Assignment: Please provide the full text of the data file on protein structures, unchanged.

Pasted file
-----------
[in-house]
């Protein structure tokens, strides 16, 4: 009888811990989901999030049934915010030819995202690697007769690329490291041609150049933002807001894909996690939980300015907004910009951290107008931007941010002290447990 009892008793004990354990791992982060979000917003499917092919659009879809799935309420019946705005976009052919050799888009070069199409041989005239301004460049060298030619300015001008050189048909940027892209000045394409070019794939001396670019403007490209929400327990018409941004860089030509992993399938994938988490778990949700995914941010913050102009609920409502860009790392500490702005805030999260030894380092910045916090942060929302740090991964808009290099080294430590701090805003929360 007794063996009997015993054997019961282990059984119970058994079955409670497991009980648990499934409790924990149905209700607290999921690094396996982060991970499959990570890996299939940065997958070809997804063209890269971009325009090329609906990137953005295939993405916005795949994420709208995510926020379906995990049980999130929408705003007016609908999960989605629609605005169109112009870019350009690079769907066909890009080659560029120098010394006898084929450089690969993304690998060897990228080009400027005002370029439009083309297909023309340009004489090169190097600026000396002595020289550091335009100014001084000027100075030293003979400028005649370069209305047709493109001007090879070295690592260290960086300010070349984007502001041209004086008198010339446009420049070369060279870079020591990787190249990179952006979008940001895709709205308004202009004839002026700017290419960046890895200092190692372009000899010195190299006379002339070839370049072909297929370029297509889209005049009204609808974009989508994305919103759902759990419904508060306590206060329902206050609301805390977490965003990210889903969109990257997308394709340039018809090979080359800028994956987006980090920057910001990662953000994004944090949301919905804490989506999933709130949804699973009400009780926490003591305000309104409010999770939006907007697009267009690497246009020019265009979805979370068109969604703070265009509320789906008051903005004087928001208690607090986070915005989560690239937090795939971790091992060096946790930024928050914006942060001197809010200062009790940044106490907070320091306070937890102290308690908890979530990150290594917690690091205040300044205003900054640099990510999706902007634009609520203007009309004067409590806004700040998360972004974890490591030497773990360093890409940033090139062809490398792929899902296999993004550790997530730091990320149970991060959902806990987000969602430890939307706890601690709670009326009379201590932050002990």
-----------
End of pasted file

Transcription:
[in-house]
């Protein structure tokens, strides 16, 4: 009888811990989901999030049934915010030819995202690697007769690329490291041609150049933002807001894909996690939980300015907004910009951290107008931007941010002290447990 009892008793004990354990791992982060979000917003499917092919659009879809799935309420019946705005976009052919050799888009070069199409041989005239301004460049060298030619300015001008050189048909940027892209000045394409070019794939001396670019403007490209929400327990018409941004860089030509992993399938994938988490778990949700995914941010913050102009609920409502860009790392500490702005805030999260030894380092910045916090942060929302740090991964808009290099080294430590701090805003929360 007794063996009997015993054997019961282990059984119970058994079955409670497991009980648990499934409790924990149905209700607290999921690094396996982060991970499959990570890996299939940065997958070809997804063209890269971009325009090329609906990137953005295939993405916005795949994420709208995510926020379906995990049980999130929408705003007016609908999960989605629609605005169109112009870019350009690079769907066909890009080659560029120098010394006898084929450089690969993304690998060897990228080009400027005002370029439009083309297909023309340009004489090169190097600026000396002595020289550091335009100014001084000027100075030293003979400028005649370069209305047709493109001007090879070295690592260290960086300010070349984007502001041209004086008198010339446009420049070369060279870079020591990787190249990179952006979008940001895709709205308004202009004839002026700017290419960046890895200092190692372009000899010195190299006379002339070839370049072909297929370029297509889209005049009204609808974009989508994305919103759902759990419904508060306590206060329902206050609301805390977490965003990210889903969109990257997308394709340039018809090979080359800028994956987006980090920057910001990662953000994004944090949301919905804490989506999933709130949804699973009400009780926490003591305000309104409010999770939006907007697009267009690497246009020019265009979805979370068109969604703070265009509320789906008051903005004087928001208690607090986070915005989560690239937090795939971790091992060096946790930024928050914006942060001197809010200062009790940044106490907070320091306070937890102290308690908890979530990150290594917690690091205040300044205003900054640099990510999706902007634009609520203007009309004067409590806004700040998360972004974890490591030497773990360093890409940033090139062809490398792929899902296999993004550790997530730091990320149970991060959902806990987000969602430890939307706890601690709670009326009379201590932050002990």